Menstruation or periods as often called is a monthly event every female has to go through till she reaches menopause. It is nothing but the sloughing off of the endometrial lining of the thickened uterus and other tissues that become useless when an egg remains unfertilized and chances of pregnancy are nil. With the shedding of the lining, blood vessels get ruptured, causing blood loss. Only a fraction of the mammals like humans, some monkeys, bats, and mice menstruate, which comprises just 2% of the mammalian population.
Can A Gluten-Free Diet Help In Relieving Period Pains?
Menstruation is a common subject
It is a normal phenomenon where, for some, it is a three or four-day affair, with little or no uneasiness felt. However, for some, it can be a lifetime issue with stubborn abdominal pains and other medical conditions. Though it reduces with age and many people say that the side effects do subside after childbirth to a large extent, it is not the case for everyone.
Research suggests that more than 80 % of women suffer from lower abdominal pains, and 20 % feel it badly enough to impact their daily lives. But as Dr. Polly Cohen, a specialist in women’s health, says, menstrual issues are considered normal and are mostly underrated. Women experiencing any form of pain just take it for granted and depend on some painkillers to relieve their pain. It is considered taboo and people really don’t feel there is much to talk about.
Periods can be painful
An embryo gets all the nutrients from the mother through the placenta. During the menstrual cycle, this process is inhibited causing damage to the uterine wall. As the uterine lining sheds, certain inflammatory responses can cause excruciating pain in the lower parts of the body. Earlier, females would experience around 100 periods in a lifetime as they were busy getting pregnant. But now, an average woman faces around 400 menstrual cycles, and the pain can have serious impacts on their lives.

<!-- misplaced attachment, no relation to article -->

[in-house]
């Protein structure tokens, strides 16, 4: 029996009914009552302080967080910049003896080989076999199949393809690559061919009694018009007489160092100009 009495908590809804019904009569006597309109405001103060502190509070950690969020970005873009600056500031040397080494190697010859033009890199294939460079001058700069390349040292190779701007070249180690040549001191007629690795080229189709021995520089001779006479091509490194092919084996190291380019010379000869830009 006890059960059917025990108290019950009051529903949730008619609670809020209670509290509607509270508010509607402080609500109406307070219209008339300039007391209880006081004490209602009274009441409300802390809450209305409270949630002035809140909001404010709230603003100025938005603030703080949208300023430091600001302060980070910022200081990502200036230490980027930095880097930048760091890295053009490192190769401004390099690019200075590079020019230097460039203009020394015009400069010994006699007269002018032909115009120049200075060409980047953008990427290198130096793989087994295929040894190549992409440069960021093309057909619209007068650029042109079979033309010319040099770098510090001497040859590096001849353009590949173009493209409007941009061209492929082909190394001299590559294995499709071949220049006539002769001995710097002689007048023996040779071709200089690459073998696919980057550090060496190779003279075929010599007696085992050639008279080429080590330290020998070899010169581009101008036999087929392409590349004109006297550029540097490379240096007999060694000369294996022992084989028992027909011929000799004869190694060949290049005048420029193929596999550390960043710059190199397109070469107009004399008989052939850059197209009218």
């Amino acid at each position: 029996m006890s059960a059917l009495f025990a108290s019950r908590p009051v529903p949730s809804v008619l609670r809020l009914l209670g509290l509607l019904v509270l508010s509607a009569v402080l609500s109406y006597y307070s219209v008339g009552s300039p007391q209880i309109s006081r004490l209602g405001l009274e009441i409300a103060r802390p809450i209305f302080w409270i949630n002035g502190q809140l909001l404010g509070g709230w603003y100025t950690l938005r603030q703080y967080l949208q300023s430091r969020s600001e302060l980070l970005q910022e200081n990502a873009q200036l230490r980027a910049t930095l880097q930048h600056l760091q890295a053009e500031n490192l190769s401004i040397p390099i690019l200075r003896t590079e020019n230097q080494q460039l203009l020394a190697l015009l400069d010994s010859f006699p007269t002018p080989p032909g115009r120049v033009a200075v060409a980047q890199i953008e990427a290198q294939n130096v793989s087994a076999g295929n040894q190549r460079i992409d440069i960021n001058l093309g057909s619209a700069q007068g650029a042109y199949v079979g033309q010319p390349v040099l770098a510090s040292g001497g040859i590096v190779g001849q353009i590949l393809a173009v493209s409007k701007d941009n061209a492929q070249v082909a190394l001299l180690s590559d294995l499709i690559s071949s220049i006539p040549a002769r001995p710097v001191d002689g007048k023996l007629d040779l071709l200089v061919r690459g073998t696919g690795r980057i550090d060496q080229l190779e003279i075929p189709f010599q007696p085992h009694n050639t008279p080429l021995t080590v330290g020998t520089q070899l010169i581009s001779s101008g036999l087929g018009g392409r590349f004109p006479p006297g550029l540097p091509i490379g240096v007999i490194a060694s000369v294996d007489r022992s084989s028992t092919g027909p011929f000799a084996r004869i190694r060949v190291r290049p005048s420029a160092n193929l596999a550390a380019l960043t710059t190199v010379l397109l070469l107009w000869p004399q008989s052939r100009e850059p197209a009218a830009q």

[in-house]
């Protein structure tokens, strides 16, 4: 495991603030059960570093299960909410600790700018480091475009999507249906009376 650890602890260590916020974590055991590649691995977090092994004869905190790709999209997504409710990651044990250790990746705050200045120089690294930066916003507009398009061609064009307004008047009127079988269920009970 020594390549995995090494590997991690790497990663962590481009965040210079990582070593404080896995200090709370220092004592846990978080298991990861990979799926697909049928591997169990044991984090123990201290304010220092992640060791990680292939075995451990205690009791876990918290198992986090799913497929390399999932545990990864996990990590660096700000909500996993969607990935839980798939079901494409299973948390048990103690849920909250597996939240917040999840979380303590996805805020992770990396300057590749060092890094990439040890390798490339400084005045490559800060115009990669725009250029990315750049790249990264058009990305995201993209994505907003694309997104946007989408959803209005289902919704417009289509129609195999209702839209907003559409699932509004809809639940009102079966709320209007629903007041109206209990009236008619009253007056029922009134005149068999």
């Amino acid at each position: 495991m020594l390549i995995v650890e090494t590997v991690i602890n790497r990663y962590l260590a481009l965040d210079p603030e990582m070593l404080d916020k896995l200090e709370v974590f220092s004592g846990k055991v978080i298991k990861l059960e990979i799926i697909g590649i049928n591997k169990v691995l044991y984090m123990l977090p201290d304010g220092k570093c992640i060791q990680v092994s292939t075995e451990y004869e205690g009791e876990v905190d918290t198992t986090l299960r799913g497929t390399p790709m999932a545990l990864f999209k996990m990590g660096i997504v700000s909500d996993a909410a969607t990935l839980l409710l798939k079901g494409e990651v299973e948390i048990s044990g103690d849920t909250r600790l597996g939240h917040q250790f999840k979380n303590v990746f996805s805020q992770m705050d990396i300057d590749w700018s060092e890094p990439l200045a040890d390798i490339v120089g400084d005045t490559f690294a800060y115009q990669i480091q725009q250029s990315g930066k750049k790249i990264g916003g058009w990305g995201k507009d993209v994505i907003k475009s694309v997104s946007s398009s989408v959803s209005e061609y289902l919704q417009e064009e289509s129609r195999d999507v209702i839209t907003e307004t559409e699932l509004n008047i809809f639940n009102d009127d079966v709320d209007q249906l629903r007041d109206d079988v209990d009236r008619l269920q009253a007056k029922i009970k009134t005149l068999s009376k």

As Dr. Polly Cohen says, firstly, it needs to be clarified as to what the pain is all about. Is it some primary pain without any clinical cause or some secondary pain that needs attention such as endometriosis or fibroids? For primary pain, one would suggest painkillers like paracetamol (acetaminophen) or non-steroidal anti-inflammatory drugs (NSAIDs) like ibuprofen. Too many NSAIDs can cause ulcers so many suggest control pills or coil. And what if nothing eases the pain? That’s where the diet comes in.
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A gluten-free diet a day keeps the pain away
Many anecdotal pieces of evidence imply that reduction in gluten-containing food can actually have a positive side during menstruating days. Some said that minimizing wheat intake and other gluten-containing food showed a marked difference in how they felt. Changing to alternatives like rice, quinoa, and rye instead of pasta and bread, actually reduced the pain and also the days of suffering.
Although these happy endings have little scientific evidence, it is a well-known fact how an anti-inflammatory diet can reduce pains and blood loss. Including too much junk food, caffeine, alcohol, and meat can aggravate the symptoms, as they are high-inflammatory diets. Researches link gluten, wheat, and inflammation, so Dr. Cohen agrees that a low-fat, vegan diet can relieve period pains. However, she also added that such diet studies are difficult to interpret as many variables are there.
But the bad news is that not everyone should benefit from a gluten-free diet. She said that without any scientific basis, she cannot subject anyone to such a diet as it can have other health effects. However, since wheat products cause inflammation, which in turn causes pain, excluding gluten from diets could be worth a try.
With over 15 years as a practicing journalist, Nikki Attkisson found herself at Powdersville Post now after working at several other publications. She is an award-winning journalist with an entrepreneurial spirit and worked as a journalist covering technology, innovation, environmental issues, politics, health etc. Nikki Attkisson has also worked on product development, content strategy, and editorial management for numerous media companies. She began her career at local news stations and worked as a reporter in national newspapers.